The compulsory qualification for headteachers is to be completely rewritten after complaints it is inflexible and teaches many school leaders what they already know.
Teachers will be invited to give their views on the National Professional Qualification for Headship (NPQH) over the next year. It will then be rewritten in 2007, with a new version introduced in 2008.
Steve Munby, chief executive of the National College for School Leadership, announced the plan at the annual conference of the Association of School and College Leaders.
He said he was keeping an open mind about what the new qualification might involve, but expected it would be more personalised and would take into account the skills teachers already had.
"Some people have said it is a one-size-fits-all model," he said. "The new NPQH might not even be a course you go on. Teachers would ask themselves what their own goals were - they might need to know more about management or about funding.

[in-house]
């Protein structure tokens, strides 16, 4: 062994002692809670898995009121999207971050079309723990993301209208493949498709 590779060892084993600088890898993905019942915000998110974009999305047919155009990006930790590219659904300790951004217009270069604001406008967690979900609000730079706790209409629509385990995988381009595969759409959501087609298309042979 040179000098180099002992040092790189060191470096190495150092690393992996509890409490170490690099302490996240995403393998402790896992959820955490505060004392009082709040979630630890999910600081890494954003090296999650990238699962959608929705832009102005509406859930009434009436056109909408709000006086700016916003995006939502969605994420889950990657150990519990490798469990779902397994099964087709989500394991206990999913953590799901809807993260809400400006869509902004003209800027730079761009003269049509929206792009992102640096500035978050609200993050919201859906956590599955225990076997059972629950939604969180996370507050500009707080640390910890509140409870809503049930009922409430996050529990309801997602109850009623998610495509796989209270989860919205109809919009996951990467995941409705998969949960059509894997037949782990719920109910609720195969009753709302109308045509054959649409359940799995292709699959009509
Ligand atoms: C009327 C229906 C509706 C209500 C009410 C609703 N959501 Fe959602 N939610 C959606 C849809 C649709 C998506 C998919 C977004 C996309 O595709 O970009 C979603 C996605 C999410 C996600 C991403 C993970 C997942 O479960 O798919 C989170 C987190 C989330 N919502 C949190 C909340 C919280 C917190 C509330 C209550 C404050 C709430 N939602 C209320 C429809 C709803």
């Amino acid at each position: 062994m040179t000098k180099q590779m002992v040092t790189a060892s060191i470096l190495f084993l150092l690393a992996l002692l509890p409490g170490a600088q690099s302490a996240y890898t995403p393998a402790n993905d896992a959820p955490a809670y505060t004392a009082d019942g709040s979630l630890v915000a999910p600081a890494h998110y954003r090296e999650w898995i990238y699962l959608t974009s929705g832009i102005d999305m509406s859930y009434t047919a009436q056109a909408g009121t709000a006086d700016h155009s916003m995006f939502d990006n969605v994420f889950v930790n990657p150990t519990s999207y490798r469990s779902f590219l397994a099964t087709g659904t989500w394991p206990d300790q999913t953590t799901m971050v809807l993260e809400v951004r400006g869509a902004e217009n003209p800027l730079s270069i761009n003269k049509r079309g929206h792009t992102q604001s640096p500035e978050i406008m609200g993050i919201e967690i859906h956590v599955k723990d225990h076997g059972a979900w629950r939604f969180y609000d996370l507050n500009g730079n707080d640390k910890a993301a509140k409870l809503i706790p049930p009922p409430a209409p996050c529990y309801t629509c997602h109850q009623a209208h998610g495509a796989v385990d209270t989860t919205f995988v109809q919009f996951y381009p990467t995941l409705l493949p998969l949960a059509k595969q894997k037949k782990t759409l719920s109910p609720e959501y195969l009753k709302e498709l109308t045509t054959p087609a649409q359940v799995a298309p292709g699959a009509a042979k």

"The skills which headteachers need are changing because of technology and developments such as Every Child Matters and extended schools. We need to prepare them for the future."
Since 2004, all headteachers have needed to have completed or been in the process of taking the NPQH. By 2009, teachers will not even be able to apply to become heads without it.
Most teachers take around a year to complete the qualification, which involves face-to-face training days in the participant's region and a two-day residential course.
The ASCL and the National Association of Head Teachers welcomed the rewrite plan.
Mick Brookes, general secretary of the National Association of Head Teachers, said that some of his members had complained the course "taught grannies to suck eggs". It could also be expensive for schools to fund cover for senior staff away doing the qualification.